“The Philistines gathered all their forces at Aphek, and Israel camped by the spring in Jezreel. As the Philistine rulers marched with their units of hundreds and thousands, David and his men were marching at the rear with Achish. The commanders of the Philistines asked,
‘What about these Hebrews?’
‘Is this not David, who was an officer of Saul king of Israel? He has already been with me for over a year, and from the day he left Saul until now, I have found no fault in him.’
But the Philistine commanders were angry with him and said,
‘Send the man back, that he may return to the place you assigned him. He must not go with us into battle, or he will turn against us during the fighting. How better could he regain his master’s favor than by taking the heads of our own men?’ ” (1Sa 29:1-4).
This is surely a possibility to consider: did David really hope to go into battle alongside the Philistines, and then turn against them — making another show of loyalty to Saul? The Philistine commanders certainly thought so (v 4)!
If this were the case, then — providentially — God did not allow this, because He knew that Saul and his army were to be defeated, and it would not be good if David were to be associated with them in that day!
If Achish had allowed David to remain, can we suppose he would have been faithful to Achish (and the Philistines) and fight against Israel? Or would he have done — as the lords of the Philistines said — and joined with Saul against the Philistines in battle? I would guess that he would have used the occasion to turn against the Philistines and fight for Saul and Israel. But, either way, God prevented him from being in such a situation… in fact, He sees that David is sent far away from the battle, because either alternative was not the best for David:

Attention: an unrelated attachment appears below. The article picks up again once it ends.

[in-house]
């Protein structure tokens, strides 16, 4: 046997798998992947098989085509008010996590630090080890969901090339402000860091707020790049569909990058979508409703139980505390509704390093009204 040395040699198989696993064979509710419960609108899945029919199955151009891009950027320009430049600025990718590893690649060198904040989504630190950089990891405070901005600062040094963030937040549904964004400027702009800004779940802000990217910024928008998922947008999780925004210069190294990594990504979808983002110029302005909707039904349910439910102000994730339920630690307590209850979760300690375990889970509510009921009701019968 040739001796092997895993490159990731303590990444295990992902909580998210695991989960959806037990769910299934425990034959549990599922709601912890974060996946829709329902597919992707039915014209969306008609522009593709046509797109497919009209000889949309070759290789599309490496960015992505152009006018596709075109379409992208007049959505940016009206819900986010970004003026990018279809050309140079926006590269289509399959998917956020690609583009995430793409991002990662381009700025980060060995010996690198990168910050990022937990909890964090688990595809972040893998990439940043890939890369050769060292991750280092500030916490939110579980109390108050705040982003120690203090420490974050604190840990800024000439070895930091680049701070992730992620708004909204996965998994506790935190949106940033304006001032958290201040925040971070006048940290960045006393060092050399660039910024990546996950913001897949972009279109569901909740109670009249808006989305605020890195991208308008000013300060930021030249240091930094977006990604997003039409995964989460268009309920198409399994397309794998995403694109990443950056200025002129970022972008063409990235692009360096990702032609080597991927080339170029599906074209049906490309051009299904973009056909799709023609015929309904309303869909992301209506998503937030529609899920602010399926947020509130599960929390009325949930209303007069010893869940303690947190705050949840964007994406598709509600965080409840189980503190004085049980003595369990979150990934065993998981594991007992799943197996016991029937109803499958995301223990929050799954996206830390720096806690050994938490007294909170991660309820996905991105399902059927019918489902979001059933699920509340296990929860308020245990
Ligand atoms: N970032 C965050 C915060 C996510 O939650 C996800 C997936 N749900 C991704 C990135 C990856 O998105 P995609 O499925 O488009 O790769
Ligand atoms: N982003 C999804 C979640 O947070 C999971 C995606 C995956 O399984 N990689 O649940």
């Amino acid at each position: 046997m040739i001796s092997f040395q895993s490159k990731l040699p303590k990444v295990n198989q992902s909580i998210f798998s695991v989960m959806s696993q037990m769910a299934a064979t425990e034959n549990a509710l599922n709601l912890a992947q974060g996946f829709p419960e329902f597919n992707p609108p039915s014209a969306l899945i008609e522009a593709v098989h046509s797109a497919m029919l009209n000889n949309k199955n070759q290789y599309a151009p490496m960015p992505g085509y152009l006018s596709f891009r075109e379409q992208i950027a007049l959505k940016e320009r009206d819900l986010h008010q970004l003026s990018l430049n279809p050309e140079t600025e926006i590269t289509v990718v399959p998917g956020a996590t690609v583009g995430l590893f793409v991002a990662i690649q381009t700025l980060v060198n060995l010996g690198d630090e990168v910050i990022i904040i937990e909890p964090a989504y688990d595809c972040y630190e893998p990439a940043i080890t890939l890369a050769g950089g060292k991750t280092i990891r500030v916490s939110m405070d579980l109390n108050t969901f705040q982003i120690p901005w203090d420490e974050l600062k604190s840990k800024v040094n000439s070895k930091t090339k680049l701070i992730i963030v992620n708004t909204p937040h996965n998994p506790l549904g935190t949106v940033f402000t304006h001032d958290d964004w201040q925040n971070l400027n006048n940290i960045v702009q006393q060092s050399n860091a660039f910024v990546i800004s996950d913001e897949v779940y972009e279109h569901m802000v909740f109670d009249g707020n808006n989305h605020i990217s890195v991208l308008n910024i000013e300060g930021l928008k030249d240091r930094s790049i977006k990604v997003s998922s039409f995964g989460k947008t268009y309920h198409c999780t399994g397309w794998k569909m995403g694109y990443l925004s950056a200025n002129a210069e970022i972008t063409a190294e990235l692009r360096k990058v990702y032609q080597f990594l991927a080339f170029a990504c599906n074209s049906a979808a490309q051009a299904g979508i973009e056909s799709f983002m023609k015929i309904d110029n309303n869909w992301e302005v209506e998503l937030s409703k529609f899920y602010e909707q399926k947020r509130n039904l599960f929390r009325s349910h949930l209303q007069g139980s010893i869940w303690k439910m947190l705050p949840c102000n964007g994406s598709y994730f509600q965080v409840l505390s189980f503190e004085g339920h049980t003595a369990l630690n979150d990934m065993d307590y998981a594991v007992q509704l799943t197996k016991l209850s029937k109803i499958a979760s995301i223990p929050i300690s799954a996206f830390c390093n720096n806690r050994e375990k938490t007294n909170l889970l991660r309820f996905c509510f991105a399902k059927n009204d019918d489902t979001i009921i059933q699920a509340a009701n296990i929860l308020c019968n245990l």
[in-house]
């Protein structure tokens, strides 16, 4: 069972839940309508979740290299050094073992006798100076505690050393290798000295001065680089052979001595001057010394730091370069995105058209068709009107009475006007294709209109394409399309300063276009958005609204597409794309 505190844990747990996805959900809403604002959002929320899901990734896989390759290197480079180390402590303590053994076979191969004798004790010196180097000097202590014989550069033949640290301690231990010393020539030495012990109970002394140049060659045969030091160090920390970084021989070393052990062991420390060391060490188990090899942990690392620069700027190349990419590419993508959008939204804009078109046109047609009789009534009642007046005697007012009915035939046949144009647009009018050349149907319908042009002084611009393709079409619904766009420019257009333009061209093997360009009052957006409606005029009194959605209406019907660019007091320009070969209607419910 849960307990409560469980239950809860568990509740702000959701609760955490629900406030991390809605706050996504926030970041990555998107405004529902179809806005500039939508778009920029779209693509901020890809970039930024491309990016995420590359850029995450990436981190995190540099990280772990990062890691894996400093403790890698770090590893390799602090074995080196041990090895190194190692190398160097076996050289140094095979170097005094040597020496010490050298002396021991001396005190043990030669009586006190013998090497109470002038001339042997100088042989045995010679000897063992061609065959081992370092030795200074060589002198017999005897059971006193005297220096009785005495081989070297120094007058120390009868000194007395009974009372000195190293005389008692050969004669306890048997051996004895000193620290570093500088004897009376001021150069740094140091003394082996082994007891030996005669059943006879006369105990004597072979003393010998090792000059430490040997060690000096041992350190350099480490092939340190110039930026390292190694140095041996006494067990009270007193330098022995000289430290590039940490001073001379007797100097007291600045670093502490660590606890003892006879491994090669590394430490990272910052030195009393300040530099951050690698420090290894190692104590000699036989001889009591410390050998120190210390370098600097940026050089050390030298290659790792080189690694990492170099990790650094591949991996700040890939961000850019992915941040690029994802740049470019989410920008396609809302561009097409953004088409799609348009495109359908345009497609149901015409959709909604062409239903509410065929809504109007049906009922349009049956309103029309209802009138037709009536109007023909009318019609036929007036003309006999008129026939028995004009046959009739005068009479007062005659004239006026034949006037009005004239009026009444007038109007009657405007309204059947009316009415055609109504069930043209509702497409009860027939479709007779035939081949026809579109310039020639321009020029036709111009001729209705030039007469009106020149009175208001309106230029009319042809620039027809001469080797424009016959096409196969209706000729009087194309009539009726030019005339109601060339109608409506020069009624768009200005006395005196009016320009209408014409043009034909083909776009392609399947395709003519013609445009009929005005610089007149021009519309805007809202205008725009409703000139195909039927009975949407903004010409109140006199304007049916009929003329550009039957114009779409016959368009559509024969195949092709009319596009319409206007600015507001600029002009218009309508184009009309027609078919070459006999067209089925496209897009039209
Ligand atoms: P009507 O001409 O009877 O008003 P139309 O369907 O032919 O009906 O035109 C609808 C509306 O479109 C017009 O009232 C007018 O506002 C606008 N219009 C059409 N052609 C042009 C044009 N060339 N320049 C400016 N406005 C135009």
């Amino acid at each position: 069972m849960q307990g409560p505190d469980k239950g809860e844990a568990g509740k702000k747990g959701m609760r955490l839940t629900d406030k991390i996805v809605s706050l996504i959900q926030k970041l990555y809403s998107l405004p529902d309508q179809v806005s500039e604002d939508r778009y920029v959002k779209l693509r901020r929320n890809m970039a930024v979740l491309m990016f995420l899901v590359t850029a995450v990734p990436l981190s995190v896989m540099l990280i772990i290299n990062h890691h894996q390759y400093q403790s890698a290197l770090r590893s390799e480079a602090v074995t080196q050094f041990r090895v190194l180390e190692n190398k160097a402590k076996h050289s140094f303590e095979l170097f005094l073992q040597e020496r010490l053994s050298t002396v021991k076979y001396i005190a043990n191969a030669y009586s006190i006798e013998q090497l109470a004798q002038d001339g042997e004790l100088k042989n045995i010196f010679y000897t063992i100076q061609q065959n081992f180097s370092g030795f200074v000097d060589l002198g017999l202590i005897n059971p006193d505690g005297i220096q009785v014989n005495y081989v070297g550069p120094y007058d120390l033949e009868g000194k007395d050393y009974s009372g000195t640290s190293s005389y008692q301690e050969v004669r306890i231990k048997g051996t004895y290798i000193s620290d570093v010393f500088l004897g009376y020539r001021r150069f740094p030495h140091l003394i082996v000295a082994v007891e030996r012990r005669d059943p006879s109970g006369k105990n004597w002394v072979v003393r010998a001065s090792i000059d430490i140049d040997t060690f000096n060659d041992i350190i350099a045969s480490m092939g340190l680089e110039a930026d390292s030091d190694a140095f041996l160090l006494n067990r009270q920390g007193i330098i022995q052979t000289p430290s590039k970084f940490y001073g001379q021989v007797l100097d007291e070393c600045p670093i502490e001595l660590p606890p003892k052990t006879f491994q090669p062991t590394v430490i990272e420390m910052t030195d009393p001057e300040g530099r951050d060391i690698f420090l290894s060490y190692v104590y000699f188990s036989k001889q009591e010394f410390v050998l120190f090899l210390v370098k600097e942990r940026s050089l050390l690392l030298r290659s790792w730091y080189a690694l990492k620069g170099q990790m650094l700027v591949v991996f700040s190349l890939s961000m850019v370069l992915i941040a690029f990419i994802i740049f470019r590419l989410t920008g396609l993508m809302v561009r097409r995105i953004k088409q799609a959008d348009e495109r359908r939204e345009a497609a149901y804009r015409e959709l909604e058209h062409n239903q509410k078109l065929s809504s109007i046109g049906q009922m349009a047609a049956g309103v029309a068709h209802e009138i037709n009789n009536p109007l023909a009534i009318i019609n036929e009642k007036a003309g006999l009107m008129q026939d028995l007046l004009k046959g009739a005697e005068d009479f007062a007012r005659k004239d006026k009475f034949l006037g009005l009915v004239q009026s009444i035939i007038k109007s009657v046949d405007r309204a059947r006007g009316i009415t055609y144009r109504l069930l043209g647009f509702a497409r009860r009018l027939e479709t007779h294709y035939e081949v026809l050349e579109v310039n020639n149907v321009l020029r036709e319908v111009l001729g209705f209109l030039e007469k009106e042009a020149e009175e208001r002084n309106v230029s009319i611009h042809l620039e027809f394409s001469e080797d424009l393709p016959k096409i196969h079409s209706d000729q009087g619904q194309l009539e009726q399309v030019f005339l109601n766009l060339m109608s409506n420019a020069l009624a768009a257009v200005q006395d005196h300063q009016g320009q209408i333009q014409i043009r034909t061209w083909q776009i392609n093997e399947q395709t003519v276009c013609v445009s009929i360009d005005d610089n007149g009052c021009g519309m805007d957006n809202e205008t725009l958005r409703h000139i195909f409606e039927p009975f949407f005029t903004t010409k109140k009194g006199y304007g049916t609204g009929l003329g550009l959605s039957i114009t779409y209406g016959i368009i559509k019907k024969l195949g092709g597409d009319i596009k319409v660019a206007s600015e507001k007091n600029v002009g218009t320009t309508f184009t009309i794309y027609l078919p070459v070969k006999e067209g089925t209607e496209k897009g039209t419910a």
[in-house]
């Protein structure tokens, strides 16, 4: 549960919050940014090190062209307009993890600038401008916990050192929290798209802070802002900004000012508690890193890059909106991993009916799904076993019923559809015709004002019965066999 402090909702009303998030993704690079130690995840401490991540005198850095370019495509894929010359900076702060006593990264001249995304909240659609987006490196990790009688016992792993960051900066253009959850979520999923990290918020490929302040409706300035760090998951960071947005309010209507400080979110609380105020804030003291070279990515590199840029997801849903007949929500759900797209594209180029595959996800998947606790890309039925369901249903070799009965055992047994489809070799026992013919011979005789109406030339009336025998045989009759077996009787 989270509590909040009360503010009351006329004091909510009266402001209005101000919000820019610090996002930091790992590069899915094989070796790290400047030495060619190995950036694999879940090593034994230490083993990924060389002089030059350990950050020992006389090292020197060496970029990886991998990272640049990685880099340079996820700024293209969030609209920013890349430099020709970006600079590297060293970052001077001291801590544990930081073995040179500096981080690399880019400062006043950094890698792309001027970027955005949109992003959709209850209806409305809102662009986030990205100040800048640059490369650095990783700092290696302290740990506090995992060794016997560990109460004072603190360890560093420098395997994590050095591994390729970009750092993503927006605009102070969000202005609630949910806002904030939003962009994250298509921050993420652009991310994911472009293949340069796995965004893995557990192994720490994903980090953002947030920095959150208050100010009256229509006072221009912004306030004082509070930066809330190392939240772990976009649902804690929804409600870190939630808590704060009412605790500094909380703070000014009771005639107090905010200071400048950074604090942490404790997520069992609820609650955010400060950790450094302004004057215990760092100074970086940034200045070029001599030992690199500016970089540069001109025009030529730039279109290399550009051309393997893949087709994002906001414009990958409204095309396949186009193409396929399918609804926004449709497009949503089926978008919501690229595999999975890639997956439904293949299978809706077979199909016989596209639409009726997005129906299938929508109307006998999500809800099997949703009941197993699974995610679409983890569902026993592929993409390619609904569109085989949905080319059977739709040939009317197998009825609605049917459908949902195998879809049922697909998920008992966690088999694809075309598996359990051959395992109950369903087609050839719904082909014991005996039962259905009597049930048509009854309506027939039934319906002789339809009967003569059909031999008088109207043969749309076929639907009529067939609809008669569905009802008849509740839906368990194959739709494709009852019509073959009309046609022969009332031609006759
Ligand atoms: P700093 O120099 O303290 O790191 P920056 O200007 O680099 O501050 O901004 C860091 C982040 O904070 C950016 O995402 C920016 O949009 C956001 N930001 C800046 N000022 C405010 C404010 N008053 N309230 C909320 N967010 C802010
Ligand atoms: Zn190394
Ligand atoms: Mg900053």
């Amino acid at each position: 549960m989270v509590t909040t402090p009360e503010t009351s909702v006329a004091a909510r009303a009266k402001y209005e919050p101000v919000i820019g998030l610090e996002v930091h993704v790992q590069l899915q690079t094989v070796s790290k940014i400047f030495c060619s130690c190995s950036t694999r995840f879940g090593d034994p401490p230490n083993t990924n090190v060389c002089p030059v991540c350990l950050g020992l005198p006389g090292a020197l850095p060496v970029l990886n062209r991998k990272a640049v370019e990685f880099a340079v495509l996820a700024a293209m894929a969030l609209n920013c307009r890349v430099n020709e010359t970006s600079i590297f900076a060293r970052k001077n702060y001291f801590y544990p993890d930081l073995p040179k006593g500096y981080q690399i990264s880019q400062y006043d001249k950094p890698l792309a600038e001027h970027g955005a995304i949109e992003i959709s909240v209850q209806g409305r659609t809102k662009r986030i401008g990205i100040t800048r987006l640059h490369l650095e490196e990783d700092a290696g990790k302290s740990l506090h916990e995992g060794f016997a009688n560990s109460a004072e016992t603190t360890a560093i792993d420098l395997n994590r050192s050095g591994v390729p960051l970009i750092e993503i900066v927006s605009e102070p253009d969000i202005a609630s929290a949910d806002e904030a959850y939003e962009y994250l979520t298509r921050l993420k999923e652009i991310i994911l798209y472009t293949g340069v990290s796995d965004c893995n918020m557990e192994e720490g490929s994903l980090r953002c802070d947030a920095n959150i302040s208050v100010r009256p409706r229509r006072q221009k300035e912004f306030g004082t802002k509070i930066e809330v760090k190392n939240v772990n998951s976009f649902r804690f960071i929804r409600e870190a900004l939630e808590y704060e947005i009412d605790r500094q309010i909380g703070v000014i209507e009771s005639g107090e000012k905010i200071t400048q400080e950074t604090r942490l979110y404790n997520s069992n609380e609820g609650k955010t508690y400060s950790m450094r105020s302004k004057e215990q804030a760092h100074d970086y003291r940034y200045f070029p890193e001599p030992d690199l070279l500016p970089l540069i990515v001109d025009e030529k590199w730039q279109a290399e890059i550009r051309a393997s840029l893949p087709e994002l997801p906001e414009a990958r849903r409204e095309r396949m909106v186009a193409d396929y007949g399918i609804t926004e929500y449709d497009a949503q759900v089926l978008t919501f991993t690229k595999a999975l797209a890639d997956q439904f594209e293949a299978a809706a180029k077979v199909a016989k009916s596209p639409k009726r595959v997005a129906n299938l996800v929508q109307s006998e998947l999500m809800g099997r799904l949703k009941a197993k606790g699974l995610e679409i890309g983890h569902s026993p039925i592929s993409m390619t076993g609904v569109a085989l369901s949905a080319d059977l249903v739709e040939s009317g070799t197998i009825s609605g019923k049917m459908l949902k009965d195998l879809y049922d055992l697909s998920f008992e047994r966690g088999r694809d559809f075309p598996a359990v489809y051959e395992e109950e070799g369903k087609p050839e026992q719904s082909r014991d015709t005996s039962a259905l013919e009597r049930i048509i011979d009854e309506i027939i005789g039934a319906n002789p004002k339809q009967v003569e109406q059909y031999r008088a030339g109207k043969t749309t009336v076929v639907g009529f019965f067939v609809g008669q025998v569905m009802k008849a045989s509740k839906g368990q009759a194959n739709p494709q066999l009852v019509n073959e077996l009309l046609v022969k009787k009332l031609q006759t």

- Fighting against Saul was unacceptable; the sort of thing David had never done before, and which he had gone to great lengths to avoid, even when Saul sought his life — Saul was after all the LORD’s Anointed.
- Switching sides to fight for Saul and against the Philistines would have placed him on the “wrong side” too, in that God seems to have determined that Saul and his house would fall in battle; this was His plan, to open the way for David to assume the throne for which he was intended. And David, being there personally, would only cause problems.
When you think about it, it seems to me this is a lot like the political quandary that Christadelphians face all the time: ie,
“So why DON’T you vote in such-and-such elections? Surely you can see that Party X and its candidates are better/more righteous/more suitable in God’s sight than Party Y and its candidates.” And the answer — at least, AN answer — would be: “Even if Party X — like Saul — is ‘better’ than Party Y — the Philistines — that doesn’t necessarily mean that God wants Party X — or Saul — to win out this time!
So I take no position on this matter, and leave it to God to work out in His own way.”